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Who wasn’t glued to the 2012 Chicago teacher’s strike? We, two university-based educators in the city were riveted by it, and we were not alone. From The Guardian and Al Jazeera America, to the Chicago Tribune and blogs representing a wide political spectrum, the whole world seemed to watch as thousands of red t-shirted teachers, and their innumerable allies including, young people, parents, and other union members, sang, chanted, and marched in the streaming autumnal sunshine throughout the nine day strike.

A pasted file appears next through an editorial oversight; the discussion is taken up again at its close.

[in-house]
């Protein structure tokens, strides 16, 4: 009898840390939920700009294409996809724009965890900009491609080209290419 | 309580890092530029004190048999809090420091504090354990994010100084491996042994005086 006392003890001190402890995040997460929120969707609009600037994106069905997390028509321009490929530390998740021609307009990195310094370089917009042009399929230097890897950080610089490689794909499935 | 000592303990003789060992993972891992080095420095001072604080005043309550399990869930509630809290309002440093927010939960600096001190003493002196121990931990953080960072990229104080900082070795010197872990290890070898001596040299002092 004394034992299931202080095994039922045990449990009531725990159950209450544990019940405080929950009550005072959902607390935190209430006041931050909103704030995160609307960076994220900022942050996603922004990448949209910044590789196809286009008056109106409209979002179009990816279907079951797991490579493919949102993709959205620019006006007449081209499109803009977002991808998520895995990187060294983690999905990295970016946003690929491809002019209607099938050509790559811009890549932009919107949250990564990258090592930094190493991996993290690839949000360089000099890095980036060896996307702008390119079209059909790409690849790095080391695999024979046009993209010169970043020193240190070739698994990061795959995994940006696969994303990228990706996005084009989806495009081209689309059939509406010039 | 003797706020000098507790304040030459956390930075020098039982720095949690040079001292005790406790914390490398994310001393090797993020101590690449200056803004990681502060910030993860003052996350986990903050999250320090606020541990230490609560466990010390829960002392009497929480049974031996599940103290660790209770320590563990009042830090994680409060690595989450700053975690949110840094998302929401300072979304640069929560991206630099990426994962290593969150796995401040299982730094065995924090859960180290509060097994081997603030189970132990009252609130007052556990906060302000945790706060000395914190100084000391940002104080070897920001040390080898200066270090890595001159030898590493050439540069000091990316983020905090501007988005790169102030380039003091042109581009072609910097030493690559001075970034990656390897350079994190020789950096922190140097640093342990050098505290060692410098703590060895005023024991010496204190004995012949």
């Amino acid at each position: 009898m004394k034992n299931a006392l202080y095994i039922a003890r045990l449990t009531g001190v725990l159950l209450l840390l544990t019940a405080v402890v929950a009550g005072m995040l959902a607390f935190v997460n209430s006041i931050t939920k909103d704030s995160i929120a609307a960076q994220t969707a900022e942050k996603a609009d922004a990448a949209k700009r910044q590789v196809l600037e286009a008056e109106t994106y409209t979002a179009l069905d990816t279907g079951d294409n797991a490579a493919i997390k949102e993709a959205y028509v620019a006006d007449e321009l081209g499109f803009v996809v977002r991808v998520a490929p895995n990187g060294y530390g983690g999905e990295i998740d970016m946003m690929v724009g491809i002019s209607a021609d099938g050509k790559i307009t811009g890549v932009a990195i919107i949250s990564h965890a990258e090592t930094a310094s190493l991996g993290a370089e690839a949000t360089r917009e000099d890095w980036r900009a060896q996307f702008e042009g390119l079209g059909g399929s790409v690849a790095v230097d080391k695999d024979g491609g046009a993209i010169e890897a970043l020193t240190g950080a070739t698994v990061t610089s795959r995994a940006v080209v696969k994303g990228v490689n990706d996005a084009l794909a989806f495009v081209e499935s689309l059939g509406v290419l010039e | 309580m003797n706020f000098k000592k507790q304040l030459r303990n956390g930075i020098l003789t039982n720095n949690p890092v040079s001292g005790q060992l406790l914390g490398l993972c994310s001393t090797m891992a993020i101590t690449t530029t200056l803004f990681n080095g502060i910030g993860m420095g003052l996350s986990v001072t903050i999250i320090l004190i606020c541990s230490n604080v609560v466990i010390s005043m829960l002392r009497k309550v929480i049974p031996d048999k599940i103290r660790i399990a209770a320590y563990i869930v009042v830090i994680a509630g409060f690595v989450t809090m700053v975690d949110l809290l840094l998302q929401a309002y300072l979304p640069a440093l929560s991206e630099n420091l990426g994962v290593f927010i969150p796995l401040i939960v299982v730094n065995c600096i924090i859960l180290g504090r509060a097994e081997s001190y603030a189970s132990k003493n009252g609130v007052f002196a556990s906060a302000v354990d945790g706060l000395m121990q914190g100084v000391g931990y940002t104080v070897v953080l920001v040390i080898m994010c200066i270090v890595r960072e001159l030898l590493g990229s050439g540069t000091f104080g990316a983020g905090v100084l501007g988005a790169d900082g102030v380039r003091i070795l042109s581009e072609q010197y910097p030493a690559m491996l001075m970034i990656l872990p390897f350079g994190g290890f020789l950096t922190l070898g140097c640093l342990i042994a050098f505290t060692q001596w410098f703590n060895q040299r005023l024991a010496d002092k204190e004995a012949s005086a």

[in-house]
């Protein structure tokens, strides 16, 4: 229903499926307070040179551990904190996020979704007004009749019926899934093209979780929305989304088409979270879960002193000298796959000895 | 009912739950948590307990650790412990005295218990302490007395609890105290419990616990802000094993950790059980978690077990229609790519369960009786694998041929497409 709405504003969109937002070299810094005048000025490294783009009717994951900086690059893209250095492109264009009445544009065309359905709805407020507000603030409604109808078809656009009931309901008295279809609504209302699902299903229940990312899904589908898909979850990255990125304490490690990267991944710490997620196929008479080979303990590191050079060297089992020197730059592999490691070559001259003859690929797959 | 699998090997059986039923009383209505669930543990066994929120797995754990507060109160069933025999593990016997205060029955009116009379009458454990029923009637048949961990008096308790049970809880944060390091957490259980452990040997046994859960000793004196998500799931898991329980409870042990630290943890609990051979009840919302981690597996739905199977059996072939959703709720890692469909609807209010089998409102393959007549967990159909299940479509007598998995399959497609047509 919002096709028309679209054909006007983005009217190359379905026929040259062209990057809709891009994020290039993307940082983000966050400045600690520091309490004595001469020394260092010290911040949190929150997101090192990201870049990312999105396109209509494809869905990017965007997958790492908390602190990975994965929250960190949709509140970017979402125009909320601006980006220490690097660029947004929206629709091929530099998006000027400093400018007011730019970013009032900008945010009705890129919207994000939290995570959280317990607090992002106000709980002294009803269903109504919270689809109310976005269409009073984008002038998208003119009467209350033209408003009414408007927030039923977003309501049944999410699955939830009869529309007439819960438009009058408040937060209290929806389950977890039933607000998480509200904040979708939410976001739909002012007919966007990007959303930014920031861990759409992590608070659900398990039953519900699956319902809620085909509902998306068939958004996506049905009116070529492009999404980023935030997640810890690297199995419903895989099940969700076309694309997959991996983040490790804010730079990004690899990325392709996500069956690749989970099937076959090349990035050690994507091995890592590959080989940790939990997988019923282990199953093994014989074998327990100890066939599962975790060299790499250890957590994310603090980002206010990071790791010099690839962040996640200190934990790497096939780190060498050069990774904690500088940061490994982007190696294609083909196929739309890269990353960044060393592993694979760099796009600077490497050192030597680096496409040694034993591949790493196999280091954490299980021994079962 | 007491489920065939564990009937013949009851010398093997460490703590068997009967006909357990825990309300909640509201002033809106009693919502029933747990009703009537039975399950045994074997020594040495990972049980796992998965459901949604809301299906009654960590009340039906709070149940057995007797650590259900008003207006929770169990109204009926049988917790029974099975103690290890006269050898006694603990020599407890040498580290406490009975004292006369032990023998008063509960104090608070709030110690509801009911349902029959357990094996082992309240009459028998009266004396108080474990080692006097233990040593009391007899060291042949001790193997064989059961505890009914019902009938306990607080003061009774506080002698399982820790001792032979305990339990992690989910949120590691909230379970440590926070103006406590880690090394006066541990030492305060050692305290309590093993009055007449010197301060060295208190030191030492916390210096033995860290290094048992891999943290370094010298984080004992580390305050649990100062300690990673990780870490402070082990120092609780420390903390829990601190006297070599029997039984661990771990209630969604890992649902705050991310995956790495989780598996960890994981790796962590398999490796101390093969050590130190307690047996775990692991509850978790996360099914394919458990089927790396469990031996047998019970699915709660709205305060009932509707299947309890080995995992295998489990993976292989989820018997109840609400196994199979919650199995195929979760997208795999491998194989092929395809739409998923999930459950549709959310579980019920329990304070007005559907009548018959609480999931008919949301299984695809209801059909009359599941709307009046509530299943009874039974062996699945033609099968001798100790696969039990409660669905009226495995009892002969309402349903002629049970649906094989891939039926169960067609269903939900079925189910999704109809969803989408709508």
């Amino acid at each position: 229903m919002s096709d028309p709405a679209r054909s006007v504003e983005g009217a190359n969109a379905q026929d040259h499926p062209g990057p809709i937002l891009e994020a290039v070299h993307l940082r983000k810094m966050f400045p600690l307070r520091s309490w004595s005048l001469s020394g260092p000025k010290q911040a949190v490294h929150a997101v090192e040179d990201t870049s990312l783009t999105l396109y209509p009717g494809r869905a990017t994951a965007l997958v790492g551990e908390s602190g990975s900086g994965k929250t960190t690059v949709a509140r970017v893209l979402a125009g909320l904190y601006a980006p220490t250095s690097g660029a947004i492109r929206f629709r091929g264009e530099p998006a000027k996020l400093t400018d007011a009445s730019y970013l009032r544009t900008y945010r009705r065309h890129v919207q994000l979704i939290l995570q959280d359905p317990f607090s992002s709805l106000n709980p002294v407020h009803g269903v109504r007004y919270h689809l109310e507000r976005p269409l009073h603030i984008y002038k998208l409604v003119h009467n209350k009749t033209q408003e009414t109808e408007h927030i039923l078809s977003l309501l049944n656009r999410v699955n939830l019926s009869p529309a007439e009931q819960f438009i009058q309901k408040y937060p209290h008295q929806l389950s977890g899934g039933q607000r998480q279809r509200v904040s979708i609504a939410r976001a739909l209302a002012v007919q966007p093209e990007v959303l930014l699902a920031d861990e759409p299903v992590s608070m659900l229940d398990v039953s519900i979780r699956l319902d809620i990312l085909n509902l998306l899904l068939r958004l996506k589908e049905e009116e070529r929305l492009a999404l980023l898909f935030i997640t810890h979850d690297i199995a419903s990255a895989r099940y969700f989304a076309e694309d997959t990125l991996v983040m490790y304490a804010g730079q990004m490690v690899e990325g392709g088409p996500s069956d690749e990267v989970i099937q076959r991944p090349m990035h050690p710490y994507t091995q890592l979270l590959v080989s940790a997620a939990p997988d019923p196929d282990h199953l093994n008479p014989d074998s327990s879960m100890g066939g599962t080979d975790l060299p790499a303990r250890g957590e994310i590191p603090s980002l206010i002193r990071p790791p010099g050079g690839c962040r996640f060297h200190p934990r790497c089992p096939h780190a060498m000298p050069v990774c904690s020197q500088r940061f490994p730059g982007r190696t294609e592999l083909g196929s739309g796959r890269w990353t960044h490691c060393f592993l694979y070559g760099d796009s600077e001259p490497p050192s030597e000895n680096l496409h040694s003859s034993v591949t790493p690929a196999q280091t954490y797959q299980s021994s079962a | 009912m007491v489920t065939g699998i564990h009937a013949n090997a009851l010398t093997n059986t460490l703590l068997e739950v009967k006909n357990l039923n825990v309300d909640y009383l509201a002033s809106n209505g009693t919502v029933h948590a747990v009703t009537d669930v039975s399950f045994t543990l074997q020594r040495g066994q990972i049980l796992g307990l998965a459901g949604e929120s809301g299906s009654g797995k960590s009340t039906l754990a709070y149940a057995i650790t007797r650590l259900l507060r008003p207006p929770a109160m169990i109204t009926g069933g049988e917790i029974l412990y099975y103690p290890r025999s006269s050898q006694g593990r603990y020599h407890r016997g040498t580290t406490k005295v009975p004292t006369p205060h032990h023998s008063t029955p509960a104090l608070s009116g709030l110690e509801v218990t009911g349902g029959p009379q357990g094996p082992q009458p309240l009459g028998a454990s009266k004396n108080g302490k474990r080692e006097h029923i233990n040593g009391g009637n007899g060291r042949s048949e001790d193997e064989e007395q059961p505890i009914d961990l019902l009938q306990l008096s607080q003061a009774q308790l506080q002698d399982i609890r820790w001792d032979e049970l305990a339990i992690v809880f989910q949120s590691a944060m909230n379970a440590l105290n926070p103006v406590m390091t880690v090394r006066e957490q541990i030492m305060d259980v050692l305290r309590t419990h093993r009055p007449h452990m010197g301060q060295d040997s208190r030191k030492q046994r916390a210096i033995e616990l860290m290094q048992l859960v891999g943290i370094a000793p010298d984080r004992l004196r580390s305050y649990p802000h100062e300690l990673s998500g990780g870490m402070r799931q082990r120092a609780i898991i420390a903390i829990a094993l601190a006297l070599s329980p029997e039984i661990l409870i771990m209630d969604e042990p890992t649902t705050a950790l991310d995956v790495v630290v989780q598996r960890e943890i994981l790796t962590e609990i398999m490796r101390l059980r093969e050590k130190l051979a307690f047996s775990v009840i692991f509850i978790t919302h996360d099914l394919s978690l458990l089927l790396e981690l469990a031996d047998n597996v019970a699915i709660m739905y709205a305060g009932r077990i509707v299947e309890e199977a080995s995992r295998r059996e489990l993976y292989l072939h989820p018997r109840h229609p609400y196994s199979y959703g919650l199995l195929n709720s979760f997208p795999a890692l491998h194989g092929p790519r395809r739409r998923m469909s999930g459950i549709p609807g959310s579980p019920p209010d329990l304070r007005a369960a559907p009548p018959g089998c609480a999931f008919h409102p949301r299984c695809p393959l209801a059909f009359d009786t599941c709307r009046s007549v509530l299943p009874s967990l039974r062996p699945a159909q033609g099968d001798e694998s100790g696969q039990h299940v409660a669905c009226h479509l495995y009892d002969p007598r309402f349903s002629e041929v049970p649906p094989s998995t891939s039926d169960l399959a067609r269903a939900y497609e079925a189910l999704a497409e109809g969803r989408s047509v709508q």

This Chicago’s teachers strike made full use of digital technologies and social media; teachers and supporters rallied themselves and each other with a steady stream of catalyzing images: well-designed posters, tweets, funny and snarky hand-made signs, powerful photographs of seas of red-shirted protesters flooding downtown streets. Pictures of children and young people standing up for their teachers, parents rallying to prevent school closures, and bored and dismissive school board members and politicians worked to educate, entertain, and mobilize supporters. The images, art and artifacts—memes conveying ideas—produced by teachers and their accomplices mobilized people because they made them feel.
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